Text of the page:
Hundreds Dead in Ghana Infrastructure Failure

municipal workers cleaning massive open sewers. accra, ghana, photo by z/Flickr

municipal workers cleaning massive open sewers. accra, ghana, photo by z/Flickr

GHANA, Accra - In a similar pattern to other African capitals, Accra has snowballed to four million residents, doubling in size within the last 20-years. This growth means that Ghana's capital has a growing population that increasingly puts pressure on a city that still relies on a colonial-era drain and sewage system that covers only 15% of the city.

The weak system of open sewers and water streams leading out of the city are further impeded by the massive amounts of trash that have collected in them over the years. Due to this congested network, heavy rains and tropical storms in the area cause massive, widespread flooding across the capital that in turn results in casualties, ruined infrastructure and new disasters.

Earlier this month, a flood in Accra caused many people to take cover at a gas station. However, their refuge was foiled by the horribly poor infrastructure in the country as torrential rains seeped into the underground fuel tanks, and once accidentally lit, resulted in over 200 deaths.

After such a horrible accident, President John Mahama chose the next day to credit the disaster to zoning and gutters filled with debris, instead of bringing more of the weight onto political leadership. The government's track record is hard to ignore, though, as millions have been poured into the country over the years specifically for infrastructure, yet little is to be shown for it. There was the Korle Lagoon Ecological Restoration Project, worth $160 million, that was supposed to remove trash from the waterway and restore it to its pristine original state. Years later, mounds of debris remain and the lagoon continues to flood whenever it rains.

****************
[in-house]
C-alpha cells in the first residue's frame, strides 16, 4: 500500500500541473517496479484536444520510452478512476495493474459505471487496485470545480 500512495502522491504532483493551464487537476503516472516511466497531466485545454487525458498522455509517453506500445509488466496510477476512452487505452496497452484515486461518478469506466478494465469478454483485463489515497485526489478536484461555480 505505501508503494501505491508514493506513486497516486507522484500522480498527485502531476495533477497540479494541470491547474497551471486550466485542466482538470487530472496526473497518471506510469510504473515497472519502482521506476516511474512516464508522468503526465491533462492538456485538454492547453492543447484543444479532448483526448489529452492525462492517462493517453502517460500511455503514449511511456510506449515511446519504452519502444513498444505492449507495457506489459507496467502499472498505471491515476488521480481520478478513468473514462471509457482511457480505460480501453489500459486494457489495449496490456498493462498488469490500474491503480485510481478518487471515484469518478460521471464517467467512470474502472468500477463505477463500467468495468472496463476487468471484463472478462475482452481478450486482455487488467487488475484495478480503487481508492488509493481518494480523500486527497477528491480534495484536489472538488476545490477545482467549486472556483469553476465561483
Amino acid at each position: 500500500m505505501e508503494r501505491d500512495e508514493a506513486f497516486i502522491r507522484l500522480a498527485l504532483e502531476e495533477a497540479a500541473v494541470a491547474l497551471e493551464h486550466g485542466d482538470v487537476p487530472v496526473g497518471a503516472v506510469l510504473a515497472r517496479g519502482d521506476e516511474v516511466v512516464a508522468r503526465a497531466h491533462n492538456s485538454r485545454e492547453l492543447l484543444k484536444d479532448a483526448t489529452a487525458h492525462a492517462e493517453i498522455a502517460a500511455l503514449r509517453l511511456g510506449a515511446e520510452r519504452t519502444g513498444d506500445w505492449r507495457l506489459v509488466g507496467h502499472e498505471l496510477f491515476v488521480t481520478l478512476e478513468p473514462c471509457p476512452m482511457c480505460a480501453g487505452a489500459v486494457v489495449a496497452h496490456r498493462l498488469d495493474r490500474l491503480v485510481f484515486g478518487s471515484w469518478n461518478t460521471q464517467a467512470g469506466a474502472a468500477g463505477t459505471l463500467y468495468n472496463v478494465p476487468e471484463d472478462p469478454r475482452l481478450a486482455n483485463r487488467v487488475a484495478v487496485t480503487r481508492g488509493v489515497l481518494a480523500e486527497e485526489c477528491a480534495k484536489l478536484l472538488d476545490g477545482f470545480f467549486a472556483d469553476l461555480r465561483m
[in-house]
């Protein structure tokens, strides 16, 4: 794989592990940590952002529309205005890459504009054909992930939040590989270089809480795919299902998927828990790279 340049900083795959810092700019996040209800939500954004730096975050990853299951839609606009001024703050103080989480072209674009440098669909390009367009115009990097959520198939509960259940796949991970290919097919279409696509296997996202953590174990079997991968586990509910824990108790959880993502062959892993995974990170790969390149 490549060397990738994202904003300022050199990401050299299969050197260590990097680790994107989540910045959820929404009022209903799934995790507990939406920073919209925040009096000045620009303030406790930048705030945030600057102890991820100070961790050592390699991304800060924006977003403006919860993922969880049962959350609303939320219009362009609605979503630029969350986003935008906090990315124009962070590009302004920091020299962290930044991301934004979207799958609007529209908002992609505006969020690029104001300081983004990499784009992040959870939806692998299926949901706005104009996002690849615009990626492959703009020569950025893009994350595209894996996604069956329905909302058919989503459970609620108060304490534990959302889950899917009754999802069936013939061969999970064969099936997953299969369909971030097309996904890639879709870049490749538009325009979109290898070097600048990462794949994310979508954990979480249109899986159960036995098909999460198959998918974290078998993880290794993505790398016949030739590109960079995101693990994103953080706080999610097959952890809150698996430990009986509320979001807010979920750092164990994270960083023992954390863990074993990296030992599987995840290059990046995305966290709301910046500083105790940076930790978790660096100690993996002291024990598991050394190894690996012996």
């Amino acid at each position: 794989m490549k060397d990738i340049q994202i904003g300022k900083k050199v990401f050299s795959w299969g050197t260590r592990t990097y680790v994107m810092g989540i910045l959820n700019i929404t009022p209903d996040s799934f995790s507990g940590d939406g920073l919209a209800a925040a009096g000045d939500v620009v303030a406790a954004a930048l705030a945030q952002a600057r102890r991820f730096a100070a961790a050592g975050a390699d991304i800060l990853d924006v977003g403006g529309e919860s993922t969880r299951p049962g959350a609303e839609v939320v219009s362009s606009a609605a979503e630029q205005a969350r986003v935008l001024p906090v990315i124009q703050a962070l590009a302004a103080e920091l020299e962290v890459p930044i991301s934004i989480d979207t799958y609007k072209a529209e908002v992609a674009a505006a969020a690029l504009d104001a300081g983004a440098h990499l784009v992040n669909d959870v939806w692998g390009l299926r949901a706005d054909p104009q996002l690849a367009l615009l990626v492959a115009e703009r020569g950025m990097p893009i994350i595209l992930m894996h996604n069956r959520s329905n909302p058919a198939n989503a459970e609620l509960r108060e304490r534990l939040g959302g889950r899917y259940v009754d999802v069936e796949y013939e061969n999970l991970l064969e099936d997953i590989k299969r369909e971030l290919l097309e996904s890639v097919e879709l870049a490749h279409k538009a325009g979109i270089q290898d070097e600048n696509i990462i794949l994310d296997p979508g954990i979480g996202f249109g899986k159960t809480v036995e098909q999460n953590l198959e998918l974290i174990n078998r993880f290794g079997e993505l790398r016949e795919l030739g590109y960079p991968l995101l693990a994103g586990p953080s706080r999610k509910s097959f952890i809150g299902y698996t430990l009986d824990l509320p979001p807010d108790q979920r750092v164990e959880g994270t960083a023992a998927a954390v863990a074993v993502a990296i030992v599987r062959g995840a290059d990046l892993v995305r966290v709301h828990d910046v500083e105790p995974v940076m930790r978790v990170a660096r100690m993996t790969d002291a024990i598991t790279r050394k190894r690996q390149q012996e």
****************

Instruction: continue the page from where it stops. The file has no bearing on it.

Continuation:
In a bizarre, similar scenario, the Ghanaian government promised the people a $595 million Drainage Alleviation Project, funded through the US' Import-Export Bank. The project would include storm drains, trash collection systems and a waste water treatment plant. The government launched the life-changing project with a grand ceremony in 2013, but as it turns out, they had not even applied for the loan yet.

Based on the millions of dollars of funding that have made it to the country, alongside the promises of the country's leadership, Ghanaians are left wondering what has happened to the proposed projects. Deaths and destruction from an issue that could be mitigated by proper drainage is inexcusable, and a clear display of leaders' lack of resolve and dedication to the country's water and sanitation systems.